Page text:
liqueur

Lemon Liqueur

Lemon Peels in Vodka

I make homemade liqueurs throughout the year, using seasonal fruits. Fall and winter are best for citrus, so it is lemon liqueur time!!! All you need to get started is a jar, some vodka and lemons. Since you are using the peels, best to use organic lemons, if you can find them. Use a vegetable peeler to get just the yellow part of the lemon peel. A little of the white is OK, but too much will make your liqueur bitter. Combine the peels with the vodka in a jar with a tight-fitting lid. Now it’s just a waiting game. Once the peels have steeped long enough to flavor the vodka, just sweeten, if you like, and let the liqueur mature a little longer. Well worth the wait. You can use the same recipe to make lime liqueur, too. You can also use half lemon and half lime peels in the same batch for lemon/lime liqueur. You can also add other flavors, like mint, to your mixture.

 

 

Homemade Lemon Liqueur

8 lemons
3 c. vodka
1 c. sugar syrup

Peel lemons using a vegetable peeler. Use only the yellow part of the peel. If you get larger pieces of the white pith, scrape off and discard. Place peels in jar with the vodka. Cover and place in a cupboard.
Steep peels 2-3 weeks. Strain and filter and add sugar syrup. Mature 1-2 weeks.

Note: you can also make lime liqueur with the peels of 8 limes, or use 4 lemons and 4 limes for a lemon-lime liqueur.

Variation: You can also use rum as the base for a great daiquiri!

Note: To make citrus flavors without the peels substitute 2 t. pure extracts for the fruit and add sugar syrup right away. Just steep a few days to mature a little.

Also, lemon or lime are terrific unsweetened, to add to other cocktails. You can make some without the added simple syrup.

Cherry Vanilla Liqueur

 Cherry Vanilla Liqueur

Cherry Vanilla Liqueur

I bought a lot of cherries, with plans to make jam and to dehydrate some. Maybe even make pie filling. But it is really hot here today, so I  decided to use some of the cherries to make cherry liqueur, instead. It is easy, and the reward is having this lovely liqueur to enjoy even when cherries aren’t in season. I added a couple of vanilla beans to mine, but you can leave them out, if you prefer. You could also add 1-2 tablespoons of vanilla extract.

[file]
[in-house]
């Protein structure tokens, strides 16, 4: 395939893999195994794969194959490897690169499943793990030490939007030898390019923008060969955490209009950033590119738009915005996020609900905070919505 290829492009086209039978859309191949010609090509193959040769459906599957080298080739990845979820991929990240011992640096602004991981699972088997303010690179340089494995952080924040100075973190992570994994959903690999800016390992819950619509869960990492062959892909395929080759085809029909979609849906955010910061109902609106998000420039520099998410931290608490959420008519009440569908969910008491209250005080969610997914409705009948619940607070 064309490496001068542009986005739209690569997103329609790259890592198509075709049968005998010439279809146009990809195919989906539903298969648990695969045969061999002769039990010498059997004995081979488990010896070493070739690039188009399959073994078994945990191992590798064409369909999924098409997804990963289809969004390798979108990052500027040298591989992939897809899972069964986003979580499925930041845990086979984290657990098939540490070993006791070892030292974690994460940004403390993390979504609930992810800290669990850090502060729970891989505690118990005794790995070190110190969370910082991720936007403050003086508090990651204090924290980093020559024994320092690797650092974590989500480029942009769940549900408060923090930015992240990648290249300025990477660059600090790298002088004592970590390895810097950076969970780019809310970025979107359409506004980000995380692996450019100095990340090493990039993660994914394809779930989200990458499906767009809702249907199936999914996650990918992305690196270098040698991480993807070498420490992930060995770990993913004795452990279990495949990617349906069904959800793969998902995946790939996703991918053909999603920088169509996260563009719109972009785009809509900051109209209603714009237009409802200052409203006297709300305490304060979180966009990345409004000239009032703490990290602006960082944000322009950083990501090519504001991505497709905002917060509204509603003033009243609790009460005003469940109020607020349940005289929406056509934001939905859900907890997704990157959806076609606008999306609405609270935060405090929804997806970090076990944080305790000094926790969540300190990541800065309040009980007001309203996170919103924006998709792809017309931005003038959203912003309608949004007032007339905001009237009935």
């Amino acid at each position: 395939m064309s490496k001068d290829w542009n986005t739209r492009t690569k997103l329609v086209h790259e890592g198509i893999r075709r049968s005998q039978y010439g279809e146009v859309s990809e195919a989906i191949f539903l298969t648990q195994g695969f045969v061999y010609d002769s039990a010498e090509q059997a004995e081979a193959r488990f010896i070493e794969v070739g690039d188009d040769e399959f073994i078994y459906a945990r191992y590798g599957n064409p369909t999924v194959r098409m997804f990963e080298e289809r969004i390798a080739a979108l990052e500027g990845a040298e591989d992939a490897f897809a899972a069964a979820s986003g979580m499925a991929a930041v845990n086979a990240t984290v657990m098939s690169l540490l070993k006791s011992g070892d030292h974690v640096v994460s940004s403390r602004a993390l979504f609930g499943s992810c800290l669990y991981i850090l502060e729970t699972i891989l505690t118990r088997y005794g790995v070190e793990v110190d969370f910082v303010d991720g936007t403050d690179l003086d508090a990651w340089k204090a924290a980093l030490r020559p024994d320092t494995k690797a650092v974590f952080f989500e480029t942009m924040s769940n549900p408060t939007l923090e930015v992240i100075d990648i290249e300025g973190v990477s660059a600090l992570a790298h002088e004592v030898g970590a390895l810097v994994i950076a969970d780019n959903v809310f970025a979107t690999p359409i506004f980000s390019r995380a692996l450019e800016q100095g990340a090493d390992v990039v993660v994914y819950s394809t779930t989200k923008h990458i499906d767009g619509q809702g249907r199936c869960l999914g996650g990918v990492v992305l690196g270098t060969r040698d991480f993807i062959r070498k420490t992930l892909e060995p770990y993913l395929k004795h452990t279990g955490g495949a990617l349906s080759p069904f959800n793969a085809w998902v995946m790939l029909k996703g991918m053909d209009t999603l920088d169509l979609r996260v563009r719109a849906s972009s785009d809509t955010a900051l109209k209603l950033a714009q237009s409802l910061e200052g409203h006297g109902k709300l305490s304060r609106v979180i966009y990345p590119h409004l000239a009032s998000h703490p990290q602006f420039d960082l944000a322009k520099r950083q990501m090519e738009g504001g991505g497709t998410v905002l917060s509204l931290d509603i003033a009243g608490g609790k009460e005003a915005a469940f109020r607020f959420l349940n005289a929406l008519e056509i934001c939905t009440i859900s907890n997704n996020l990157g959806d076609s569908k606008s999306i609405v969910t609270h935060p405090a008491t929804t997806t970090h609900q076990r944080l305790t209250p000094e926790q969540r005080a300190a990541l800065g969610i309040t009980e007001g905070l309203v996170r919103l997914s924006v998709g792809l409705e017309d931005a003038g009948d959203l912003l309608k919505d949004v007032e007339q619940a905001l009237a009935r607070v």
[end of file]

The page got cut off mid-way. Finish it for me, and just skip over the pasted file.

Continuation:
Cherry Vanilla Liqueur

2 c. granulated sugar
4 c. vodka or brandy
1 lb. large, washed, stemmed and pitted sweet cherries
2 (6-7 inch) vanilla beans, broken into several pieces

Place sugar and vodka or brandy in a large jar- I used a half gallon canning jar. Stir until sugar is mostly dissolved. Add cherries and vanilla and cover jar. Do not stir. Place in a cool, dark place for 3 months, without stirring or shaking. Strain and filter. Divine! Makes 4-6 cups.

Homemade Cherry-Vanilla Liqueur

 Cherry Vanilla Liqueur

Cherry Vanilla Liqueur

I bought a lot of cherries, with plans to make jam and to dehydrate some. Maybe even make pie filling. But it is really hot here today, so I  decided to use some of the cherries to make cherry liqueur, instead. It is easy, and the reward is having this lovely liqueur to enjoy even when cherries aren’t in season. I added a couple of vanilla beans to mine, but you can leave them out, if you prefer. You could also add 1-2 tablespoons of vanilla extract.

 

Cherry Vanilla Liqueur

2 c. granulated sugar
4 c. vodka or brandy
1 lb. large, washed, stemmed and pitted sweet cherries
2 (6-7 inch) vanilla beans, broken into several pieces

Place sugar and vodka or brandy in a large jar- I used a half gallon canning jar. Stir until sugar is mostly dissolved. Add cherries and vanilla and cover jar. Do not stir. Place in a cool, dark place for 3 months, without stirring or shaking. Strain and filter. Divine! Makes 4-6 cups.